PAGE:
These beauties are made to GO CAMPING, but it is not unusual to rescue one and place it on a piece of land as your vacation home, or park it in your back yard and make it party central. The options and possibilities are endless!
So, I know you want to see pictures. I can't blame you! I'm going to load this blog up with photos of some amazing vintage trailers. Some have been rehabbed by DIY-ers, and some have been professionally restored. A few of these are my friends trailers - wonderful people I've met through this wacky and crazy hobby. Regardless of money or talent, they are all fantastic examples of what can be achieved.
Those are just a few examples of what you can do and what kind of trailer you can find out in the wild. Do some online research and if you find a particular trailer that excites you, get on Facebook and see if they have a group. The Tin Can Tourist website features thousands of pictures and articles, and would be a great place to start.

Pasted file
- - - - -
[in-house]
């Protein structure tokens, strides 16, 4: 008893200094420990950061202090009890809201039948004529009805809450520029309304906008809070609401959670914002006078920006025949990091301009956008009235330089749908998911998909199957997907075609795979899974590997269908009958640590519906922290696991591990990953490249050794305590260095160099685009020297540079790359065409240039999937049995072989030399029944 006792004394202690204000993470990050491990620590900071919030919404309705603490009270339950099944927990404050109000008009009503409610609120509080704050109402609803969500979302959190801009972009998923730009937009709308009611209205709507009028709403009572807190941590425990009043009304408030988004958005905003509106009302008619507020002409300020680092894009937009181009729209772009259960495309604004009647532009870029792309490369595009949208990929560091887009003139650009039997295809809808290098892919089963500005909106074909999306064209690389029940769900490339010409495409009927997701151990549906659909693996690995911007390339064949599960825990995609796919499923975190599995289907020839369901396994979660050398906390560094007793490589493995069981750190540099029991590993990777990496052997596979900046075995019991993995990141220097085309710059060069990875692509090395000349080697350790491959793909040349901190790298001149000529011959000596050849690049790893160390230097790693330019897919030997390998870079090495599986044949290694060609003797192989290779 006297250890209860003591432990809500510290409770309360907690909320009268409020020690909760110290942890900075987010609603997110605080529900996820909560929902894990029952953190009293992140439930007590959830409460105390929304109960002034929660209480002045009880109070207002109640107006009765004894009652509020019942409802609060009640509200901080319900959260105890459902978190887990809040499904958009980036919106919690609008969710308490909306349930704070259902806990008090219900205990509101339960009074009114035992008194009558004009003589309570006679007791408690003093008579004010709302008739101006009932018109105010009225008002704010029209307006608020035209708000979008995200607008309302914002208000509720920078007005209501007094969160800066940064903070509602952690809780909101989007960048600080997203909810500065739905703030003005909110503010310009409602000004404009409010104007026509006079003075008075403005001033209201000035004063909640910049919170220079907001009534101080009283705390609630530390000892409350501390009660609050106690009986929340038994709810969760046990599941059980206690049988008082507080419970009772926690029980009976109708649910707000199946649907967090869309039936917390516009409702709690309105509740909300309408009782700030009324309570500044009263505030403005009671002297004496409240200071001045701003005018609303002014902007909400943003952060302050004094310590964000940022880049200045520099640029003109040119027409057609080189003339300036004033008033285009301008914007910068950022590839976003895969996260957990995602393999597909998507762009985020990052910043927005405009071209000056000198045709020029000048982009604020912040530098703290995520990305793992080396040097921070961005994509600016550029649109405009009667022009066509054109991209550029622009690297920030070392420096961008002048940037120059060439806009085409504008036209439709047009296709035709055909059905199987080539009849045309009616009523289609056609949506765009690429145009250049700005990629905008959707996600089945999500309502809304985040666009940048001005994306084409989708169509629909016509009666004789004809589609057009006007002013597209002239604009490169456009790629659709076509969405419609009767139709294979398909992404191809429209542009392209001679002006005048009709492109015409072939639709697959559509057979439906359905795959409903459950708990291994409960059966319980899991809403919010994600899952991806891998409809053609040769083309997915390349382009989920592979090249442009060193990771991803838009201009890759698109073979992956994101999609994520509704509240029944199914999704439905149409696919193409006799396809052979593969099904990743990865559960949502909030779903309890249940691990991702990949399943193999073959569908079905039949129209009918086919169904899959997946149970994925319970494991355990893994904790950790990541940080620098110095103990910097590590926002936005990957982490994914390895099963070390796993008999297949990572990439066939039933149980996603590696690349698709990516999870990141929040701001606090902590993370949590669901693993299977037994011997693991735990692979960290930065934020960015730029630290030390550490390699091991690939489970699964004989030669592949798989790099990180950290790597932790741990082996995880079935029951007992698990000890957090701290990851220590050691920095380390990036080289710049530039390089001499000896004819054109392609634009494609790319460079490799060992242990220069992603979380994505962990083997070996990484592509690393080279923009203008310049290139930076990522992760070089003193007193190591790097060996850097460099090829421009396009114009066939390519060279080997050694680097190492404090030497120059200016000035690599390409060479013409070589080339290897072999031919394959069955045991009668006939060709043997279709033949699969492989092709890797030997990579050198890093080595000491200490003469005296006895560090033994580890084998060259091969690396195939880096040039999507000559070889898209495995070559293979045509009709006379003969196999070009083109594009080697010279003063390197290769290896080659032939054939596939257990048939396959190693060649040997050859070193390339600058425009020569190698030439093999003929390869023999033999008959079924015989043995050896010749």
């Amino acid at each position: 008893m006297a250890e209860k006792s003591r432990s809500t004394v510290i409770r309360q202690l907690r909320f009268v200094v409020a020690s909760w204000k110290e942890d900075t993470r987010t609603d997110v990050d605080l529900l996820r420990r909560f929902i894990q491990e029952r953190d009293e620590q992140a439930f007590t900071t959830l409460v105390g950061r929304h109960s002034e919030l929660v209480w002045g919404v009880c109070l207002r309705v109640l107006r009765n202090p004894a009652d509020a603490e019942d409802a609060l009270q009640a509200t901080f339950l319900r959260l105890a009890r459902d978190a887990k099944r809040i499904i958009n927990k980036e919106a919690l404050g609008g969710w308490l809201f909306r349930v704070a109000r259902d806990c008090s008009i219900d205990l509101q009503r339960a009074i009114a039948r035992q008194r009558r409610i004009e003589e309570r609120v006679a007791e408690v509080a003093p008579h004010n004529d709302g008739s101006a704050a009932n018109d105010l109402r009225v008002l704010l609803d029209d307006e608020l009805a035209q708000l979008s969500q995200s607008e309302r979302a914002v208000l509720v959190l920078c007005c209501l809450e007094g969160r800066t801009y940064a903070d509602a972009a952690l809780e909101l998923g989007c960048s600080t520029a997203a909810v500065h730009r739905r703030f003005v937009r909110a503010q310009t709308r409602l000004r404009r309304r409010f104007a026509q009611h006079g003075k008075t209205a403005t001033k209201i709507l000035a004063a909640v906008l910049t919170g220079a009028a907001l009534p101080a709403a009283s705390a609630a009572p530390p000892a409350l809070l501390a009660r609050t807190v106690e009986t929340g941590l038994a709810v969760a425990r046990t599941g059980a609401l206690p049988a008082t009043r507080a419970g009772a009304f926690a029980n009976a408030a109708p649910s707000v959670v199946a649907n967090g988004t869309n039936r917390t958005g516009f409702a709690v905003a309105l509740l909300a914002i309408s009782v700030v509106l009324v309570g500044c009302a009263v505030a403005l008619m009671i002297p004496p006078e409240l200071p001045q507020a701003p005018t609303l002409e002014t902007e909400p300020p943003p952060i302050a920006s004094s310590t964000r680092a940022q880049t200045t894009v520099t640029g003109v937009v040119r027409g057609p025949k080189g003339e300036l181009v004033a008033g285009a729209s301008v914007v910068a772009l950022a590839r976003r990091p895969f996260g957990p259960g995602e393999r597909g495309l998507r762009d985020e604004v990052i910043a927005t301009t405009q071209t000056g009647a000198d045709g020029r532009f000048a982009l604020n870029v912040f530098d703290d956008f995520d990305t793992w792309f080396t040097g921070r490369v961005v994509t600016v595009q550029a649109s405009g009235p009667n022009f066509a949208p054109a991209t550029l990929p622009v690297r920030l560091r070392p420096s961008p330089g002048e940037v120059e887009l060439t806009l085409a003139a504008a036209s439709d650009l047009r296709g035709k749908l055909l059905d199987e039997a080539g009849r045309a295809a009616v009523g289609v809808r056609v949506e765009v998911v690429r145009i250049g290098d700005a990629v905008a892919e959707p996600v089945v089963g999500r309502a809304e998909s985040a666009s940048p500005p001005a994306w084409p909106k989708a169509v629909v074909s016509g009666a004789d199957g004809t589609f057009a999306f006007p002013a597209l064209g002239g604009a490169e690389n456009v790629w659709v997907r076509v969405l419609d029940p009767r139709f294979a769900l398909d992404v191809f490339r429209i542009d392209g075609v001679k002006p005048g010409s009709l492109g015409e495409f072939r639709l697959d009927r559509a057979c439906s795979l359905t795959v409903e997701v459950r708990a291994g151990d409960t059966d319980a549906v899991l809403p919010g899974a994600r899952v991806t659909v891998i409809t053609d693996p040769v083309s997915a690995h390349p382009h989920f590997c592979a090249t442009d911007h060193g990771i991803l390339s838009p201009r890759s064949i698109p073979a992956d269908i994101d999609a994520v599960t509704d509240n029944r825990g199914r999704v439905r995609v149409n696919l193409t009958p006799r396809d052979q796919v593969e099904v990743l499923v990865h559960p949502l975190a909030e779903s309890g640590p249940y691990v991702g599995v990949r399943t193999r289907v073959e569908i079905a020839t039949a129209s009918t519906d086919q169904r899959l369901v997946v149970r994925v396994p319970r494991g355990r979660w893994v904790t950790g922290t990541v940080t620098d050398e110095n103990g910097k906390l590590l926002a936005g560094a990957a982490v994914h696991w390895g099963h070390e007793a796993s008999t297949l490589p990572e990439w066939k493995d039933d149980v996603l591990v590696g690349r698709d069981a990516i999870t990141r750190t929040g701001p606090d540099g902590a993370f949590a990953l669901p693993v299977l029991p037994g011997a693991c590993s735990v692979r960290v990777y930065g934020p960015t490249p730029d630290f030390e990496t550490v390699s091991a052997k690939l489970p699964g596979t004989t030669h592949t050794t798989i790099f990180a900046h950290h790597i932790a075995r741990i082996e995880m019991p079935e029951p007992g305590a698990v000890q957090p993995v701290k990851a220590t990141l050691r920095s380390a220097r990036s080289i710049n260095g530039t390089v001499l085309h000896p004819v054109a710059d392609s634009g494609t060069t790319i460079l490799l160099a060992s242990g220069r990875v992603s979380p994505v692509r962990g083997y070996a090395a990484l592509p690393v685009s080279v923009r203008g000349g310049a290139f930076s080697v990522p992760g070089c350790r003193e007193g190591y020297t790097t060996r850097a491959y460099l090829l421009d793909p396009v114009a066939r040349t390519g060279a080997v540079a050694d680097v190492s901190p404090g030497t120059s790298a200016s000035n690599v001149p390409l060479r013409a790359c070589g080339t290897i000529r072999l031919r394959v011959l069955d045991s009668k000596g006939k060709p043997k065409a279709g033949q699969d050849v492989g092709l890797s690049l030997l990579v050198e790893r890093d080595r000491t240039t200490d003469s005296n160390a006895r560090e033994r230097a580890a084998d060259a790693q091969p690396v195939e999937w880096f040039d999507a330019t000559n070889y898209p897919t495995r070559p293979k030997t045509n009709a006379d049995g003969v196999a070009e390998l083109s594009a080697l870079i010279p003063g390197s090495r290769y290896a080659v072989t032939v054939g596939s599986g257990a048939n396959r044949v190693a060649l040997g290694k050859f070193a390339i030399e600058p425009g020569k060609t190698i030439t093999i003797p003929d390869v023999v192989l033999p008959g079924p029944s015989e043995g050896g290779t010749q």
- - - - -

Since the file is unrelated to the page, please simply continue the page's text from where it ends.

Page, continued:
Here are the before and after shots of our 2 finished trailers. The Airstream was daunting. We jumped in to the deep end with that one, but we made it through and love her dearly. The Holiday Rambler didn't require quite as much work, and is basically original with some updated touches.
First up, "Midge", our 1967 Airstream Globetrotter:
We thought she just needed a good cleaning, some flooring, upholstery, and curtains. WRONG. We had to gut her due to electrical issues and water damage - and it wasn't pretty:
Yeah. Our hard work and devil-may-care attitude got us through it, and she has been brought back to her former glory, albeit a more contemporary version: